There comes a time in a woman's life when she must do the unthinkable - and find employment. For the widowed Anna Wren, that means taking a job as female secretary for the Earl of Swartingham. Secretaries are always male - never female - as Anna well knows but the real downfall of her career is the realisation that she is falling in love with Edward de Raaf - the Earl. But when she realises that he is going to visit a brothel in London to take care of his 'manly' desires, Anna sees red - and decides to take advantage of the opportunity to also take care of her 'womanly' desires - with the Earl as her unknowing lover. But the Earl has another reason for going to London. He is formalising his betrothal and trying (with little success) to forget about a secretary that has no right being female. Unhandsome, he knows that no woman wants him. Except for the mysterious lady with whom he spent two unforgettable nights at Aphrodite's Grotto, the most scandalous brothel in London. But when Anna's plan is revealed, a bit of blackmail is thrown into the mix, a proposal is rejected and even the Earl himself will be unprepared for the intrigues that ensnare them.My Thoughts:
Elizabeth Hoyt is one of my favorite romance authors and has become an absolute must buy for me. “The Raven Prince” was the very first book I read of Hoyt's and cemented her place in my little romantic heart. Let me tell you, what she can do with characters is simply beyond wonderful.
Anna Wren is a down on her luck widow living in a little English town. As she is walking down the lane one day, she is confronted by a rude, overbearing man who accidentally knocks her down. Little does she know, within days she will be working for the very same man...and that he's the richest and most well known man in town, the current Earl, Lord Swartingham!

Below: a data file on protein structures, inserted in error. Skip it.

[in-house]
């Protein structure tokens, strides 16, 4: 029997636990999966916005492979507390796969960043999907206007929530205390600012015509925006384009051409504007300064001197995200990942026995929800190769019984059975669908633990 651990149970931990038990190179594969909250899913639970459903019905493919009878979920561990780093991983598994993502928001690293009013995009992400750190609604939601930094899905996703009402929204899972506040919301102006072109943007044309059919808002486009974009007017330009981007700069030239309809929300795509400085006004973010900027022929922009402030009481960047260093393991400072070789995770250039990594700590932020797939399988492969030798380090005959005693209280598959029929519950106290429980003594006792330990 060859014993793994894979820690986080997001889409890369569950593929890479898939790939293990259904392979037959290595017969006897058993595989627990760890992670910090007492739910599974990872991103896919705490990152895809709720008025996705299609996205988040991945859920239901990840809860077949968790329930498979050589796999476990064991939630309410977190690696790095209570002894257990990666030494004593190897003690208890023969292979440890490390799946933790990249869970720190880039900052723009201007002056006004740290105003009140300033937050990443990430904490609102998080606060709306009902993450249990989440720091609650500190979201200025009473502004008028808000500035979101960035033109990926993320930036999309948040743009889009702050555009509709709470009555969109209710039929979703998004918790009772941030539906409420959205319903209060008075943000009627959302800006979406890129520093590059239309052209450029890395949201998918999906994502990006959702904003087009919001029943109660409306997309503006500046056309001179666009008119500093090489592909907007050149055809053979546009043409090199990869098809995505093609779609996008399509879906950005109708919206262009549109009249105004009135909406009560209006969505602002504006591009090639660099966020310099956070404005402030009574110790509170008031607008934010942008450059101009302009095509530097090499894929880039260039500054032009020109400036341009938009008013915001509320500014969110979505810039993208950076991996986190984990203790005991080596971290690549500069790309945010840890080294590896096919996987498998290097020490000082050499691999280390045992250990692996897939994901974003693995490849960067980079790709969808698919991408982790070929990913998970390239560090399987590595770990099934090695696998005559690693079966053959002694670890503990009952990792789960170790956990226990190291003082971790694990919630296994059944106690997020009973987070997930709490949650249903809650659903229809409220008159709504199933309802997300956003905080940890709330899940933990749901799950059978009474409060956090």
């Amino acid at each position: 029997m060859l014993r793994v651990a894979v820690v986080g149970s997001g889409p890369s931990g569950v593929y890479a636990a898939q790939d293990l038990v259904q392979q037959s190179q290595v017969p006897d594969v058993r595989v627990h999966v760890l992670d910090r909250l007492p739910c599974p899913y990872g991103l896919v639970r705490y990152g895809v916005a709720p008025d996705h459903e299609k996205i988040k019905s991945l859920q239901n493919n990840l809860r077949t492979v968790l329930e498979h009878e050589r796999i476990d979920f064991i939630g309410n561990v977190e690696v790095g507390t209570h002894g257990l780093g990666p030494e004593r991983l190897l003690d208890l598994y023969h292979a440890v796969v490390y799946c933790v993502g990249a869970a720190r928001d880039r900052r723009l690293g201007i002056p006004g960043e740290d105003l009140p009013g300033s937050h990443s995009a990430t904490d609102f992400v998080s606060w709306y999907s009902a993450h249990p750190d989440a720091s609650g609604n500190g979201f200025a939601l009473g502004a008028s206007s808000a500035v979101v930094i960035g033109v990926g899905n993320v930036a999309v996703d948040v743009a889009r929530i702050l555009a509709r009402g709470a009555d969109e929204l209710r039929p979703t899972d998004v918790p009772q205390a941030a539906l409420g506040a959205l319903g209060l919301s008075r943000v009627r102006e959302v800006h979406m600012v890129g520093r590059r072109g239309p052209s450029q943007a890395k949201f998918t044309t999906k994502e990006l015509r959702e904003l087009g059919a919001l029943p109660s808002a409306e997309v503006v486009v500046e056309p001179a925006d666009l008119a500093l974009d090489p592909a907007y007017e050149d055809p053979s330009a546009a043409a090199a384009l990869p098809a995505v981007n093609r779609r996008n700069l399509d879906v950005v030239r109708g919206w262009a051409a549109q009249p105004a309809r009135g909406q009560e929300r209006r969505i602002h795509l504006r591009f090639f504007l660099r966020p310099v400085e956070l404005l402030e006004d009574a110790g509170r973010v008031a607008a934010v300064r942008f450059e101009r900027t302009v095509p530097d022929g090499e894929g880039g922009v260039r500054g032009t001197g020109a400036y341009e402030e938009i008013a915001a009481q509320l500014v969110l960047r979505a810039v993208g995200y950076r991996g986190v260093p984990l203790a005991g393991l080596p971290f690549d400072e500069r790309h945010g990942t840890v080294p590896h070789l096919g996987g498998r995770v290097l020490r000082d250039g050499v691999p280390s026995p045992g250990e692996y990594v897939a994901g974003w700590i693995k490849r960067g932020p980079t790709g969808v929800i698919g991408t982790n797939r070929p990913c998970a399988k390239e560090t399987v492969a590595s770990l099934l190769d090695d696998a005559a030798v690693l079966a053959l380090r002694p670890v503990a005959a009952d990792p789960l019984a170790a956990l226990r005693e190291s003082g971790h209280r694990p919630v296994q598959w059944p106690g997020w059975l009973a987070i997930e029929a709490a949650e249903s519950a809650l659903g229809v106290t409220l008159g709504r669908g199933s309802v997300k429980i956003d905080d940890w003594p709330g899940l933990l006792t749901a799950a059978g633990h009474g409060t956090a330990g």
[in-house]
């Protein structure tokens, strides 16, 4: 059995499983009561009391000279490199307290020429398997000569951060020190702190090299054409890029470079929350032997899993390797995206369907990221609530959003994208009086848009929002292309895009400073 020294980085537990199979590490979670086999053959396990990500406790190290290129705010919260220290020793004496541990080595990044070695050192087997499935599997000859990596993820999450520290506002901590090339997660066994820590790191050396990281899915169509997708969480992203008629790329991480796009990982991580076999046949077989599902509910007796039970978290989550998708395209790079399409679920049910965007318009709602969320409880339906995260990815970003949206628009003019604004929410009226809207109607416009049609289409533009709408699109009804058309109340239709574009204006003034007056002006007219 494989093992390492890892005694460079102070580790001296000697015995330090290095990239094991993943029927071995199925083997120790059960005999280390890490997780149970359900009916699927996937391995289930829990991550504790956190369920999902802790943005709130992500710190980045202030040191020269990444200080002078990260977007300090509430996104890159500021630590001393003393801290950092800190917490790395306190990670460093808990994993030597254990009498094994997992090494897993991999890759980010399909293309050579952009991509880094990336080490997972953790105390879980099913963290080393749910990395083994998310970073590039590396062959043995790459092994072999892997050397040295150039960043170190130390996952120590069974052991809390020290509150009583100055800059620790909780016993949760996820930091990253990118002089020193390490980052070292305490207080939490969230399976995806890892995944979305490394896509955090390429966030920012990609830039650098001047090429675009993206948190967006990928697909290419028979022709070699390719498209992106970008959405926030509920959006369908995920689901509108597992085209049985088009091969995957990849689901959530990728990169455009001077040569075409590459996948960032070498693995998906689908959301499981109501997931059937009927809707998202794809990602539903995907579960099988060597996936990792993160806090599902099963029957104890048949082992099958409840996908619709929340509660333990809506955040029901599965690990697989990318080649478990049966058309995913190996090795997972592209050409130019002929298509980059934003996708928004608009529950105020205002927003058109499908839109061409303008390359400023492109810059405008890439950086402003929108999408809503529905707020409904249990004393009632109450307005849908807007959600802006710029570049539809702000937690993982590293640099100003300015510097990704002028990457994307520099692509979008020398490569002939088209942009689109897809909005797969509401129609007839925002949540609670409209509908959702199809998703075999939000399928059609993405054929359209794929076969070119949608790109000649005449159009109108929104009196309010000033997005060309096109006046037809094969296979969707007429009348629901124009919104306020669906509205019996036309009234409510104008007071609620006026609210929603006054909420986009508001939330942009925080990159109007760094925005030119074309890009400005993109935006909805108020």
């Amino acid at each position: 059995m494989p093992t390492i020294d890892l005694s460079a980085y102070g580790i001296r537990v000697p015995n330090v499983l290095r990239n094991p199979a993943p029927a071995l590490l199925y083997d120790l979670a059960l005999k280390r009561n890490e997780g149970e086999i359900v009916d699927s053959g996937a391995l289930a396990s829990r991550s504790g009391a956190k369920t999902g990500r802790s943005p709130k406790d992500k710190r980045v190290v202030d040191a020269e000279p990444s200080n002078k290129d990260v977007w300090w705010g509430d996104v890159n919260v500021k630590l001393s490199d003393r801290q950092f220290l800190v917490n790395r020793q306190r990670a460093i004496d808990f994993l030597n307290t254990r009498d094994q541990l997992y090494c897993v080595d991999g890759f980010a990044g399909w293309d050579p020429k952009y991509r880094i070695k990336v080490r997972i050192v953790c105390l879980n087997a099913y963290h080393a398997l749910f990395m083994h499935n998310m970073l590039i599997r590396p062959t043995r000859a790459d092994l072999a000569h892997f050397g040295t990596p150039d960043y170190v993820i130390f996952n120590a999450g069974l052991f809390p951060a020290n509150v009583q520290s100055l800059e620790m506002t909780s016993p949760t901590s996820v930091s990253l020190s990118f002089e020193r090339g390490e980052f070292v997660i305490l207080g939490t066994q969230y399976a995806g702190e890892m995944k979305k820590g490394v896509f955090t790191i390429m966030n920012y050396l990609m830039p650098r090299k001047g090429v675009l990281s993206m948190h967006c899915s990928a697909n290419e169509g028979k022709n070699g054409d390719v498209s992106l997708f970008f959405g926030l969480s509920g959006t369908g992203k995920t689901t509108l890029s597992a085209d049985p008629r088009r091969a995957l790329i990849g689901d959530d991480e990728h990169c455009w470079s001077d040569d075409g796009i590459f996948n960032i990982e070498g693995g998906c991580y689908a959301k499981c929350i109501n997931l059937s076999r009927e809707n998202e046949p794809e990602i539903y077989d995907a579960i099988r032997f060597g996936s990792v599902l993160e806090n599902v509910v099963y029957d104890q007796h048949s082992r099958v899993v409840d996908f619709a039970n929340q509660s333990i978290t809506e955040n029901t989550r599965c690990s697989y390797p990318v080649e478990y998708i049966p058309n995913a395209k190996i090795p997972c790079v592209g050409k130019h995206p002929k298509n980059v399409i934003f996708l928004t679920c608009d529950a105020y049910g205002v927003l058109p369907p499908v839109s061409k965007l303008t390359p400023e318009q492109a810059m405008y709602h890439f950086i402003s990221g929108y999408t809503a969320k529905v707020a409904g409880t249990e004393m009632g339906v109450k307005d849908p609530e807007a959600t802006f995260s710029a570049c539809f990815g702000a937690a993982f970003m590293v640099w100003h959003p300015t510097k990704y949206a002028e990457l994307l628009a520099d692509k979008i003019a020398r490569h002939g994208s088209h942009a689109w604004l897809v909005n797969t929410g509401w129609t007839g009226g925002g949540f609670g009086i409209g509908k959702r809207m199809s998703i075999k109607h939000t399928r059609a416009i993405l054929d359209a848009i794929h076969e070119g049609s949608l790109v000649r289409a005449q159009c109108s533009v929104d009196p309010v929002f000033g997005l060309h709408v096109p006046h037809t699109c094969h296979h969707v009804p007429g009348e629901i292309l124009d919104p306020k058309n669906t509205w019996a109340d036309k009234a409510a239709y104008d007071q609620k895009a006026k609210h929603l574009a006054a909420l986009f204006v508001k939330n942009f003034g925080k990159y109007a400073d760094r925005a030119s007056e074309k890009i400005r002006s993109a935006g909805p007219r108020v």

As we all know, in a good romance, working together and spending quite a bit of time together almost guarantees a romance between the two characters...and Hoyt delivers. The buildup and chemistry of these two characters is wonderful. There is a sublime romance, but the conversations and verbal sparring between the two really sells it.
Anna laid down her quill and held out her hand to Jock, who had accompanied his master into the room. “I was beginning tothink you'd forgotten this morning's debt, my lord.”
He arched an arrogant brow. “Are you impugning my honor?”
“If I were, would you call me out?”
He made an inelegant sound. “No. You'd probably win if I did. I'm not a partciularly good shot, and my sword work needs practice.”
Anna raised her chin loftily. “Then perhaps you should be careful what you say to me.” (Hoyt, 114)
The passion and romance in this story is hardly paralleled by any books I've read recently. Anna is such a different heroine than what you read about. She sees what she wants and takes life by the horns. She is independent and not htat fake independent that lasts until someone else can take charge. Edward, the Earl, is haunted by his past but isn't afraid to seize the future either. Just enough friction to make a wonderful story, but not allow it to become bogged down.
I think everyone should read this book. Honestly. Every single person. I love it and without a doubt consider it one of my favorite books of all time. I own it in paperback and have read it so many times, the cover is almost ready to fall off. The conflict, the romance, the characters all come together in a delightful combination of a perfect story.
Publisher: Grand Central Publishing
Date of Publication: November 1, 2006
# of Pages: 392